The recent violence has led to the formation of community, state and regional security outfits that experts say could create bigger problems for Nigeria’s security architecture if not properly monitored.

And their recruits are young.

Felix Sunday, a college student in Kaduna, said that he was 16 when he joined a local vigilante group in 2021, and that he struggles to combine the night watch with his studies.

Across much of West and Central Africa, porous national borders facilitate the smuggling of weapons. A survey-based report published in 2021 by the Geneva-based Small Arms Survey in collaboration with the Nigerian government found that at least 6 million firearms may have been in the hands of civilians in the country at the time.

The military and police have recovered hundreds of firearms in Nigeria in the last year, but weapons dealers elsewhere are exacerbating the problem.

“Things have gotten considerably worse. Some are large military weapons imported from other countries,” said Confidence MacHarry with the Lagos-based SBM Intelligence security firm.

With sophisticated weapons, the gunmen have launched daring attacks in areas with a heavy security presence, including a military base and an airport in Kaduna, indicating that the problem may be the motivation of the security forces themselves.

Survivors of the attack in Plateau told the AP that the police didn’t arrive until the next day, echoing comments from people living in Runji, which has a security checkpoint nearby.

“When we call the soldiers, it is after the attackers have left that the soldiers come. Even if we hear they (the attackers) are coming and we report to the government, they don’t take proactive action,” said Simon Njam, a vigilante leader near Runji who uses bows, arrows and locally-made guns to secure the area.

Part of the problem is that the security forces are disorganized and unprepared to respond to the attacks, according to Kabir Adamu, the founder of Beacon Consulting, a security firm based in Nigeria’s capital, Abuja.

“We don’t have a coordinated security sector that identifies and counters threats,” he said. “They need to work together to protect lives and currently, we are not seeing enough of that.”

The Nigerian military and police didn’t respond to written and phone inquiries seeking a response to the claims.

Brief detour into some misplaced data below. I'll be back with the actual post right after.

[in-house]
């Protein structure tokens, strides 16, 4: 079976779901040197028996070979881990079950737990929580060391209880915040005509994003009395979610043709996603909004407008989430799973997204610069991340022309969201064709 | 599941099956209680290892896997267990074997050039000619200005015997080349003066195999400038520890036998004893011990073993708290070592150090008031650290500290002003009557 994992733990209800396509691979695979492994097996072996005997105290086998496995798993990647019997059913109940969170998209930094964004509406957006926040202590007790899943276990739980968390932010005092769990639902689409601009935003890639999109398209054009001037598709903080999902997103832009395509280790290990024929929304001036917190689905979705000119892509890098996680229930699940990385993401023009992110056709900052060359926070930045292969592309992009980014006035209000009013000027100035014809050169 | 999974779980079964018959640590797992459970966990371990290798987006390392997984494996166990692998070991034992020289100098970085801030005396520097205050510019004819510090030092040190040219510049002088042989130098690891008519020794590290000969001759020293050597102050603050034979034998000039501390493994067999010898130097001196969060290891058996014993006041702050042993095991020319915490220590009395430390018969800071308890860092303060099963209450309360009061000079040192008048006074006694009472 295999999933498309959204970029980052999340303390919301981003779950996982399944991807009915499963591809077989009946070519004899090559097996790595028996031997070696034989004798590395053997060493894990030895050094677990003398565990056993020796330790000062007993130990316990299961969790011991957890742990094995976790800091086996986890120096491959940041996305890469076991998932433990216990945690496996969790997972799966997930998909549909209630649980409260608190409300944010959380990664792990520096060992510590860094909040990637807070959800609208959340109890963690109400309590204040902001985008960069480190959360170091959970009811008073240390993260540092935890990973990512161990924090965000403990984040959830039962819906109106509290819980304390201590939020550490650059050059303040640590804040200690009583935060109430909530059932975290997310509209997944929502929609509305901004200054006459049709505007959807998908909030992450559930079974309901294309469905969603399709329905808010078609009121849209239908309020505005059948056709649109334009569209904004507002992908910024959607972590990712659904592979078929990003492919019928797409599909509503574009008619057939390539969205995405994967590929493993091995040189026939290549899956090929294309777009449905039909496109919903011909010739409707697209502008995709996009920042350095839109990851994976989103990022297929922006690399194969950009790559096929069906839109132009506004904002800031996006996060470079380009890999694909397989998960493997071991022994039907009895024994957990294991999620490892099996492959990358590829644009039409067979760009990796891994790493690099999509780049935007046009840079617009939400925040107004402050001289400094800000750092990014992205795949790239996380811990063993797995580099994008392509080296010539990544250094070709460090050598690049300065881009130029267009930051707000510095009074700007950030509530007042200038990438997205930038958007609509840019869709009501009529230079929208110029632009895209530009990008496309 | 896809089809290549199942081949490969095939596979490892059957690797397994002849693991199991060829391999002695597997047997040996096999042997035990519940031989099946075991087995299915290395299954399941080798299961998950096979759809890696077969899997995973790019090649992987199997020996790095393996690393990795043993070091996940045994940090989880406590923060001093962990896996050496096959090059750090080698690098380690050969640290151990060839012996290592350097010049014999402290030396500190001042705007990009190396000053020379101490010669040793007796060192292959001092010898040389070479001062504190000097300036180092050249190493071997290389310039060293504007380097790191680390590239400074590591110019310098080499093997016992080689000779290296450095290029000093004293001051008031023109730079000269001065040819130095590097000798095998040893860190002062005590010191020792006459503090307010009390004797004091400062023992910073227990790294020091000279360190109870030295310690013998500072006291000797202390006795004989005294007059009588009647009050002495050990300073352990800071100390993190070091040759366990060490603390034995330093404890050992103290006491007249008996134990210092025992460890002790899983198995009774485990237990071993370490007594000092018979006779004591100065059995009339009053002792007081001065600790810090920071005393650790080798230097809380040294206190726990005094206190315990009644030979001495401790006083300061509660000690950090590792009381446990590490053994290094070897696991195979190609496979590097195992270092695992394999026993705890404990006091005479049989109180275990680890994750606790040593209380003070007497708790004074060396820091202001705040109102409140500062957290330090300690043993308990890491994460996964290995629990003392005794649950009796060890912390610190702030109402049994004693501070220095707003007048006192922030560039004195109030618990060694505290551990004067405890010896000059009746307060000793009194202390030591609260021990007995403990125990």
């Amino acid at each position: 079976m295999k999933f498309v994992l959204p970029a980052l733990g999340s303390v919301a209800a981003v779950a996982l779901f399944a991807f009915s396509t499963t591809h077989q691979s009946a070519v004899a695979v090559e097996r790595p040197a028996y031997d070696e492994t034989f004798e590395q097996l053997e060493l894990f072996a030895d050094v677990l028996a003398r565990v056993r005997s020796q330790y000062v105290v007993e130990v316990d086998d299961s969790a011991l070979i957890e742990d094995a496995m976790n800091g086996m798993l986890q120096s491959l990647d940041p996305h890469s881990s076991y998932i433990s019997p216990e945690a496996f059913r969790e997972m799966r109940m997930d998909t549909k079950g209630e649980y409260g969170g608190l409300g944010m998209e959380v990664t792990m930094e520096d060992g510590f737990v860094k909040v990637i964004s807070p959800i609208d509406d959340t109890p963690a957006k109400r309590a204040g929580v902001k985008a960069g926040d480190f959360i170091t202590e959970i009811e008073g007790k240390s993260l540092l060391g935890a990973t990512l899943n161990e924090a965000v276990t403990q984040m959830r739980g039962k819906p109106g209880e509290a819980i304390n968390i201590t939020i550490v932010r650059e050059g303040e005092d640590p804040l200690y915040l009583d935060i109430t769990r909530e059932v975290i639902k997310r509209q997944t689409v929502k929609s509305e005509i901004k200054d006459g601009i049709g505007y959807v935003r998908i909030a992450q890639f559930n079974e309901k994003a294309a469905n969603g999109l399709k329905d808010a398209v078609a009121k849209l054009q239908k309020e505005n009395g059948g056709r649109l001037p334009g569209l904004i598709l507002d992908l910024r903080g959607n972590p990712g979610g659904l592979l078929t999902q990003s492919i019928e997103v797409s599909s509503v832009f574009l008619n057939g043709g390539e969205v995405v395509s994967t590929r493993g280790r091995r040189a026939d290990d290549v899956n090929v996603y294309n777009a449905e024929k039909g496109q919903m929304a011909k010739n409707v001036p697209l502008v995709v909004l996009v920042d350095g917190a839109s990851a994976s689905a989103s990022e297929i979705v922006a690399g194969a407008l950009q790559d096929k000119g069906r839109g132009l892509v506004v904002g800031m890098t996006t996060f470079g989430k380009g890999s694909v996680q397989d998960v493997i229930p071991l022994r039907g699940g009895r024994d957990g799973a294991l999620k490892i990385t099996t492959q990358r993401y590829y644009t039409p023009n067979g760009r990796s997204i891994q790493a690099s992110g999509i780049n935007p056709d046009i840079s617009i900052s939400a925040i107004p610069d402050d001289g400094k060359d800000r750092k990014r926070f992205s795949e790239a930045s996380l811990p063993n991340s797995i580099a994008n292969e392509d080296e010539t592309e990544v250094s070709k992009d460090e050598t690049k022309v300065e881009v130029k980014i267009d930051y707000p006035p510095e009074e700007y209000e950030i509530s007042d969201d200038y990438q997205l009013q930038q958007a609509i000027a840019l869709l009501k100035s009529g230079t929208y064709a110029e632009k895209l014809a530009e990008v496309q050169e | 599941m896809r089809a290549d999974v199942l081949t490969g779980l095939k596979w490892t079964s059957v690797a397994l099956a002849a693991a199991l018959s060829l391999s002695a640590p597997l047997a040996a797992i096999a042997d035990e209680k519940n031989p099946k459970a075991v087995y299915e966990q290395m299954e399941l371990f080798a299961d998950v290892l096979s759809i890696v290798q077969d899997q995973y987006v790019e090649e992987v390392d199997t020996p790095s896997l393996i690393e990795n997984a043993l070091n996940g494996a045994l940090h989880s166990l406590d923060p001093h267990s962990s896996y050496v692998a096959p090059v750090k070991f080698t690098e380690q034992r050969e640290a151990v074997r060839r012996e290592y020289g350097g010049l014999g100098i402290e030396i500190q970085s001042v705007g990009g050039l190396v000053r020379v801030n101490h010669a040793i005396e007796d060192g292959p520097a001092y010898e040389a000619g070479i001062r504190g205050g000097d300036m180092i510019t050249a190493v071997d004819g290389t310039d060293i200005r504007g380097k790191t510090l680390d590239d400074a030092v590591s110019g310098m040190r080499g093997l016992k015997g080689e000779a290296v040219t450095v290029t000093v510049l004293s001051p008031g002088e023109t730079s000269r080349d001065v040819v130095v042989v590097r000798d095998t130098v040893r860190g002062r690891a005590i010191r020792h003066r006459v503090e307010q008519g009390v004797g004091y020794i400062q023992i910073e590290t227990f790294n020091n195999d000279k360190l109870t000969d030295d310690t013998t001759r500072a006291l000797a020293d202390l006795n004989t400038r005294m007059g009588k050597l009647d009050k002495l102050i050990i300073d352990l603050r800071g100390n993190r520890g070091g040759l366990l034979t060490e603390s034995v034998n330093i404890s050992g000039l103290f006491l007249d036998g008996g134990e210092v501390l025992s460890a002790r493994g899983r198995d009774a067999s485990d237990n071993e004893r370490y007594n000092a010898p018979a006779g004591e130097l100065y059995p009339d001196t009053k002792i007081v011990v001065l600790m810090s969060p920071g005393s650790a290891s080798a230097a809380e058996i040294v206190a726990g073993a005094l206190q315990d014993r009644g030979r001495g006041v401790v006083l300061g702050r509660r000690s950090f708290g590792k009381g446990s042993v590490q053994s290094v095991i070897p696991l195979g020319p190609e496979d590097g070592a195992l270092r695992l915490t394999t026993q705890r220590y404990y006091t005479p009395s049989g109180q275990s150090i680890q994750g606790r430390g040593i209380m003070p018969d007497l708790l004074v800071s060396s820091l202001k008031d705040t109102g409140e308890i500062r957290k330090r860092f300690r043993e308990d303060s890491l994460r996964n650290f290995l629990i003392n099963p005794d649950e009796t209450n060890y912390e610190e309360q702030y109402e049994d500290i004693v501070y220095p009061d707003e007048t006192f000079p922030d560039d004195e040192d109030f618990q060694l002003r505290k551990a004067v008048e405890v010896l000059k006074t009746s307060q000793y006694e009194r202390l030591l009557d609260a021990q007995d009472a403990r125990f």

As more families mourn the loss of their loved ones, forced to replace farmland with graveyards, their priority is demanding justice.

“How can people just come and kill and nothing will happen?” asked Dauda in Runji, remembering his life with his wife and four children. “They cannot bring back my lost family, but the government can at least rebuild my home and ensure justice.”

your ad here

Nigeria’s Buhari Defends Election Outcome, Economic Record 

Nigeria’s President Muhammadu Buhari on Sunday defended his record on the economy and the outcome of a disputed presidential election, saying he was leaving a legacy of credible and fair votes, a day before he hands over power to his successor.

Buhari first came to office in 2015 after promising to reboot the economy and end corruption and insecurity, but many Nigerians say these issues have worsened under his watch.

Incoming President Bola Tinubu’s victory is being challenged by his two closest opposition rivals, and on Tuesday a tribunal will begin to hear the main arguments in the election petition.

Buhari, an ascetic 80-year-old retired general, said the February vote had helped entrench democracy in Africa’s most populous nation and that Tinubu, who ran on his ruling party’s ticket, was the best candidate to emerge from the election.

“I am leaving behind an electoral process which guarantees that votes count, results are credible, elections are fair and transparent and the influence of money in politics reduced to the barest minimum,” Buhari said in a farewell national broadcast.

Tinubu is inheriting anemic economic growth, record debt and shrinking oil output. Double-digit inflation, which has eroded savings and wages, is one of the biggest issues that will confront him when he is sworn into office.

But Buhari said his government had made some difficult choices to reset the economy, some of which “led to temporary pain and suffering for which I sincerely apologized to my fellow countrymen, but the measures were taken for the overall good of the country.”

Life is tough for Nigerians, and a tangle of protectionist economic policies and foreign currency interventions have caused dollar shortages and spooked investors. 

your ad here

Poachers Pluck South Africa’s ‘Succulent’ Plants for Chinese Market

South African customs officials recently became suspicious when they noticed that shipments of “Made in China” children’s toys were being sent, oddly, back to China.

On closer inspection, the packages did not contain toys at all but were filled with poached contraband.

Chinese criminal syndicates, often the very same ones that already have established smuggling routes in South Africa for illegal abalone or rhinoceros horns, have now moved on to trafficking in elephant’s foot.

But elephant’s foot is not what you think.

It is a type of succulent — unique plants with fleshy parts that retain water and grow in arid areas like South Africa’s vast Karoo — and its greyish wrinkled bulb bears a startling resemblance to a pachyderm’s pad.

It’s just one kind of succulent that’s being pulled out of the wilderness at what scientists say are alarming rates, and many of the rare plants — some of which are up to 100 years old and may only be found on a single rocky outcrop — are now nearing extinction.